"Catching The Moment” with GENNARO BROOKS-CHURCH
Those special tantalising moments... We love them, we crave them, we stuff our memories full of them and many of us know that living in Ibiza is one of the best ways to get lots of them... But it’s nice to be reminded too that there is life beyond these gently lapping waves – A whole world in fact of other people having special moments – So big thanks to Gennaro for bringing some of them back to us.
Gennaro spent months hanging out with gypsies (or Roma as they prefer to be called) in different countries, befriending them, living amongst them and taking beautiful photos. Normally he says the Roma are “quite isolationist”. “Most people don’t get as intimate with them as I was.” So how did he find himself not just tolerated but positively welcomed? To Gennaro it’s very simple: “I had no malice in my heart and that’s easily seen in somebody.”
A child of hippy parents Gennaro grew up in Ibiza. He had a sense of living on the outer edges of society and feels that this gave him a natural affinity with his subjects.
But was it this that drove him from his now successful life in New York to live amongst some of the poorest people in the world? Or was there more?
“ Part of the act of a photographer is to be a witness in somebody’s life. We all need witnesses. It’s an essential part of being alive. If we don’t have a witness to our experience we’re not fully connected to the rest of the world. That’s why there are libraries and paintings on cave walls... Even if you don’t create you need some sort of proof that you existed. The Roma are an incredibly anonymous and ignored group of people. They do not feel like they are chronicled. They do not feel that they are seen, acknowledged or appreciated.”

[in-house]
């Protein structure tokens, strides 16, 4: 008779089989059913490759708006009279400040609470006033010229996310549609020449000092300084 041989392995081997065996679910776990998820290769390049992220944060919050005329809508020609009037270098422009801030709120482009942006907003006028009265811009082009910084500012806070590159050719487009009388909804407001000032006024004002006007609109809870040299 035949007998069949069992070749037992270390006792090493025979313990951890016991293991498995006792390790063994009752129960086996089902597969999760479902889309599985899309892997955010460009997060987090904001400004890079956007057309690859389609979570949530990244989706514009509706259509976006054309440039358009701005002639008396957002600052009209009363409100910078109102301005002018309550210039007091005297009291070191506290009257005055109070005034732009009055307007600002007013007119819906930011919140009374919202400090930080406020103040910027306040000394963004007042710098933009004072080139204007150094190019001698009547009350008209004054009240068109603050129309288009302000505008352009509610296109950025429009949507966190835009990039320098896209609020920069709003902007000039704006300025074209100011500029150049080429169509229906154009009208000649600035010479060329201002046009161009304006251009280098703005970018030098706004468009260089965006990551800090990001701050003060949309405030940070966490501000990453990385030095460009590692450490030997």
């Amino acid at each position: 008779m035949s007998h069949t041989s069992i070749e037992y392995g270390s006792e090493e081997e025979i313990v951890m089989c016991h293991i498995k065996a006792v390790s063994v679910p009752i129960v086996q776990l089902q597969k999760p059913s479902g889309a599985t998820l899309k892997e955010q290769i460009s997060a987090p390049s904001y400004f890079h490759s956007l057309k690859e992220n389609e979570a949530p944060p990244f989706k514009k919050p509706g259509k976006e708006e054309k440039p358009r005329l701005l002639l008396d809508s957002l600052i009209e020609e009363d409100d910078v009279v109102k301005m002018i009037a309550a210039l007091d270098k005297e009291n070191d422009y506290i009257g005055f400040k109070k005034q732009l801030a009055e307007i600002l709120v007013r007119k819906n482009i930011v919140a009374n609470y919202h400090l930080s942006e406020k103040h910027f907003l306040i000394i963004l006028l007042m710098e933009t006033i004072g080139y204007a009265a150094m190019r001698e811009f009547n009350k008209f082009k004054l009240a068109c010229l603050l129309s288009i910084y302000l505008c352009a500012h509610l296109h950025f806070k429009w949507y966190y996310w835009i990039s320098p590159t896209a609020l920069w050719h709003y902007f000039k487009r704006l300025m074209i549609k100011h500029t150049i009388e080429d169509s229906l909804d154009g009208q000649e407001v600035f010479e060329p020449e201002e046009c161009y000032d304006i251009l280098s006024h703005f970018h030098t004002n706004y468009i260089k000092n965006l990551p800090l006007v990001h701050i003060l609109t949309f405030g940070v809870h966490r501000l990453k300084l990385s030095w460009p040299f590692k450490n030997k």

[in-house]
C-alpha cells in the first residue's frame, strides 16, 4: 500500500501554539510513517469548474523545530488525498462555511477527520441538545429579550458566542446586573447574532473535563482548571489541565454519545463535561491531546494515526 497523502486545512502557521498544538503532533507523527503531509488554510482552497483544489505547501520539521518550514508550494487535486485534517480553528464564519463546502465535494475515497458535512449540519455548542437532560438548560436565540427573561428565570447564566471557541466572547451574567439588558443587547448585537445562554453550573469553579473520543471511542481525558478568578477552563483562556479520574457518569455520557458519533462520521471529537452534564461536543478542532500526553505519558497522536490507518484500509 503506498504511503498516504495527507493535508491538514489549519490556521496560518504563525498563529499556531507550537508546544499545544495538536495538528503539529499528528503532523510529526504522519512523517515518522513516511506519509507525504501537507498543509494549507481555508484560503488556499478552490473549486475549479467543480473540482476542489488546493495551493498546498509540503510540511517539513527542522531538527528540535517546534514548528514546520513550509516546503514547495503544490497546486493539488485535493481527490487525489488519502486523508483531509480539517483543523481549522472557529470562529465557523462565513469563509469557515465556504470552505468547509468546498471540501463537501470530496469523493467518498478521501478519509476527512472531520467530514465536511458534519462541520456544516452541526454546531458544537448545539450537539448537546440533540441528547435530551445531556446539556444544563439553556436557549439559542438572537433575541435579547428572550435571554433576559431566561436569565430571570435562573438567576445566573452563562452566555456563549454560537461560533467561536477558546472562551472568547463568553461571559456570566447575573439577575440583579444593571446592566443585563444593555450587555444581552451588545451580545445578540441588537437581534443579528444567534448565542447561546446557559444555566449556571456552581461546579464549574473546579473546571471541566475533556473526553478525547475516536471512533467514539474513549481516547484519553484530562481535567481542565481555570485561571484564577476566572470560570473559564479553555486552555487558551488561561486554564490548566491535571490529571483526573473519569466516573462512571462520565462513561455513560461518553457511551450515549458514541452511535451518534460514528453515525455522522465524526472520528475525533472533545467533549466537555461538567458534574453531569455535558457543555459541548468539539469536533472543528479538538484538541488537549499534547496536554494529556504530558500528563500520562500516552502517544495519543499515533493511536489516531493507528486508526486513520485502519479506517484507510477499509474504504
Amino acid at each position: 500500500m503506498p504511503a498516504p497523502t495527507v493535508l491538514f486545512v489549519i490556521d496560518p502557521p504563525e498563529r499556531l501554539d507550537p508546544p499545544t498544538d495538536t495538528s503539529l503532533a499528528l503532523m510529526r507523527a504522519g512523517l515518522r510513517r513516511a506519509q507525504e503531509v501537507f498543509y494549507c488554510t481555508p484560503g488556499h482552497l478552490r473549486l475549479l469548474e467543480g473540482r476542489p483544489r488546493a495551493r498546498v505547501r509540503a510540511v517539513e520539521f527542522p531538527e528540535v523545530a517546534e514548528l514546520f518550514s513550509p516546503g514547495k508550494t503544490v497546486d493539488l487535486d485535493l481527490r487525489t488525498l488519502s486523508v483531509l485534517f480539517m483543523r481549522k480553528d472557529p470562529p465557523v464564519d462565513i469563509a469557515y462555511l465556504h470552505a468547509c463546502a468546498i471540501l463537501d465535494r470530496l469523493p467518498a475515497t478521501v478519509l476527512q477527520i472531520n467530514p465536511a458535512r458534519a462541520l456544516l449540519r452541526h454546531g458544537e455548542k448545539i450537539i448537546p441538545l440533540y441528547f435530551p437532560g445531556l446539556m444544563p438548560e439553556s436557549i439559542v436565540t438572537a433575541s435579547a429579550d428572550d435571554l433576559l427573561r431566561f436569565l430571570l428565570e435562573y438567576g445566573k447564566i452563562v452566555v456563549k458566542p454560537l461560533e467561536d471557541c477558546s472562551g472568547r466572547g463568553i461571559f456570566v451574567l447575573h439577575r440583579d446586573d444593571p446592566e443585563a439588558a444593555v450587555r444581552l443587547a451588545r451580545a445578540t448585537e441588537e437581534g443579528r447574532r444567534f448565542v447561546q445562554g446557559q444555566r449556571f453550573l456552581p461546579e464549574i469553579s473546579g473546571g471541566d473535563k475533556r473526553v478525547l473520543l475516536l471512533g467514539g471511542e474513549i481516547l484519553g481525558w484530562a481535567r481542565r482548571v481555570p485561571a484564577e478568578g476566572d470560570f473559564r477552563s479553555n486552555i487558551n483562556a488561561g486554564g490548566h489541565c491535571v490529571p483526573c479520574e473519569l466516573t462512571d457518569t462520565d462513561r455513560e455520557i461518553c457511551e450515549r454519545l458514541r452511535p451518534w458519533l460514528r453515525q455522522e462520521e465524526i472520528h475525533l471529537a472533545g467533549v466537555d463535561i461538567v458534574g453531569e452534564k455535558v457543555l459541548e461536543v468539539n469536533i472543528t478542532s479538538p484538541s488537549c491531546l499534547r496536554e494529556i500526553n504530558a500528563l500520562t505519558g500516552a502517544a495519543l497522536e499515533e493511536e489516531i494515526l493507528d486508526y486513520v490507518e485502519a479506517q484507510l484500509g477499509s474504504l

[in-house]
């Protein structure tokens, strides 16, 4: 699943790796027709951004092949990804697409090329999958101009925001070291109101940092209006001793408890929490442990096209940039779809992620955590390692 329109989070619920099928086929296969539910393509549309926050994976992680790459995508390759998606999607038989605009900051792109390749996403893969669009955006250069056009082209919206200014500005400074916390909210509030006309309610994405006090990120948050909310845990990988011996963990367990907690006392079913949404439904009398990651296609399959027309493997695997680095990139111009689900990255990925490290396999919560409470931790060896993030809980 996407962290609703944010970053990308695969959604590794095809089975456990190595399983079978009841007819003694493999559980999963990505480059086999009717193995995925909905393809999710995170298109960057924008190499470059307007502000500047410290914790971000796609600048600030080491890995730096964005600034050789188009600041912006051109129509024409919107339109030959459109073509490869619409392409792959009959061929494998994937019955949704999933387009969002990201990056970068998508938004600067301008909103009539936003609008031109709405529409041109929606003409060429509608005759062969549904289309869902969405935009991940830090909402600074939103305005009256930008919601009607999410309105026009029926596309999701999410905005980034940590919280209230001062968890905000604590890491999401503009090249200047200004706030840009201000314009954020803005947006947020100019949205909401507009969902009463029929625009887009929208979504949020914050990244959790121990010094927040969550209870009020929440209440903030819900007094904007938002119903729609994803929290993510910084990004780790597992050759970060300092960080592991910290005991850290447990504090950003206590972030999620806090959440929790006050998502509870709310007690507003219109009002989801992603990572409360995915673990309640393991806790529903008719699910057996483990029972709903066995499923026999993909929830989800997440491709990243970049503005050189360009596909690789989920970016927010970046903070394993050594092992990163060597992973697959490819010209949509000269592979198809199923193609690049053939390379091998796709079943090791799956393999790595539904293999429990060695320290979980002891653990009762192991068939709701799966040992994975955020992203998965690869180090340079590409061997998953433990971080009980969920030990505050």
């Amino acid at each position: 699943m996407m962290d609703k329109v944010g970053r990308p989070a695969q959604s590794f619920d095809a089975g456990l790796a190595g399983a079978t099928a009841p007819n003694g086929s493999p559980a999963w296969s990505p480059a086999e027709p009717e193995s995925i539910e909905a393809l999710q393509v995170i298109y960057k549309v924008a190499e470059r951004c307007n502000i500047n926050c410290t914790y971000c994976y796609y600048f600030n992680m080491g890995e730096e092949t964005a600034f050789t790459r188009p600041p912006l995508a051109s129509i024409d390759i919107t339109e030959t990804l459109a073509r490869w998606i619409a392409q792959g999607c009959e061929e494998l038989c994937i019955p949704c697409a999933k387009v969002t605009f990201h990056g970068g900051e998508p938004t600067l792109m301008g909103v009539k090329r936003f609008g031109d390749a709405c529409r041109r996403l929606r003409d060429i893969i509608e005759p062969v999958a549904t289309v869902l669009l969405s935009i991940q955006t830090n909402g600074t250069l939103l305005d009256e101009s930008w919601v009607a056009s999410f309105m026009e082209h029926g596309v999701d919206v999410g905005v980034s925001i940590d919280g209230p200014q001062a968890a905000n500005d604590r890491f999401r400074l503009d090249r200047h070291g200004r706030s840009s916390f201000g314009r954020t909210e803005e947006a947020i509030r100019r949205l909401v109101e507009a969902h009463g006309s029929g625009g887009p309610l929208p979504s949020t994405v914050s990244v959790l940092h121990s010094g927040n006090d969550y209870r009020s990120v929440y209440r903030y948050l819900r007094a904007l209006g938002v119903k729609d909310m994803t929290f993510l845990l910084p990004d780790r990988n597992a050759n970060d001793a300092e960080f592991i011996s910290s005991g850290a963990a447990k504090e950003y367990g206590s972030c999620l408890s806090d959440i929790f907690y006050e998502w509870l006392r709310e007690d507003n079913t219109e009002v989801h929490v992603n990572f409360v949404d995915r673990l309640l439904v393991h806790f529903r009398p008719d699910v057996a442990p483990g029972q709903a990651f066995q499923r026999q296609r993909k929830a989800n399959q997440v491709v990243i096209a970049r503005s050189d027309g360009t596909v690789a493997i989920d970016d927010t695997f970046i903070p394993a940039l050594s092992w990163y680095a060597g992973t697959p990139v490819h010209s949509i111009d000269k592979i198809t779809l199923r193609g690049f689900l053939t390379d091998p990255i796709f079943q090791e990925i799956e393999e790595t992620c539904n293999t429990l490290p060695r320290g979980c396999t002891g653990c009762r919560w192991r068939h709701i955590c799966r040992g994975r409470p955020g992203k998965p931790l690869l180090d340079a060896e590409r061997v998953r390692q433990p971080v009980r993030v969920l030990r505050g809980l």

He points out that poor people in general don’t chronicle their lives very well and that “the Roma tend to be the poorest minority in what ever country they are in.”
So do the photos convey a deliberate social message?
“ Only in the sense that they are social. It’s quite a political statement because these are people who most people are never social with and in fact are antisocial towards.”
He wants to give others the opportunity to interact with the Roma – “even if it’s just through a photograph, to see these people as fun people who don’t seem that bad at all, very friendly.” He wants to show people who are “likeable, approachable, lovable” and freely admits that he doesn’t pretend to be objective – “I’m a romantic, so my photos are very biased towards warm feelings, feelings of love... You can focus on the problem or you can focus on the solution... I’m focusing on the positive aspects of humanity in general.”
The economic deprivation and man made destruction is real and Gennaro doesn’t pretend it isn’t. But he wants to bear witness to the smiles, attraction, hope and pride that pop up in the midst of it like irrepressible flowers.
So what ultimately makes one moment more special than another?
“ It’s about capturing an emotional moment... a moment of intimacy, a sense of connection.”
Because the photos captured real emotions, within real situations, I found myself responding to them with very real feeling.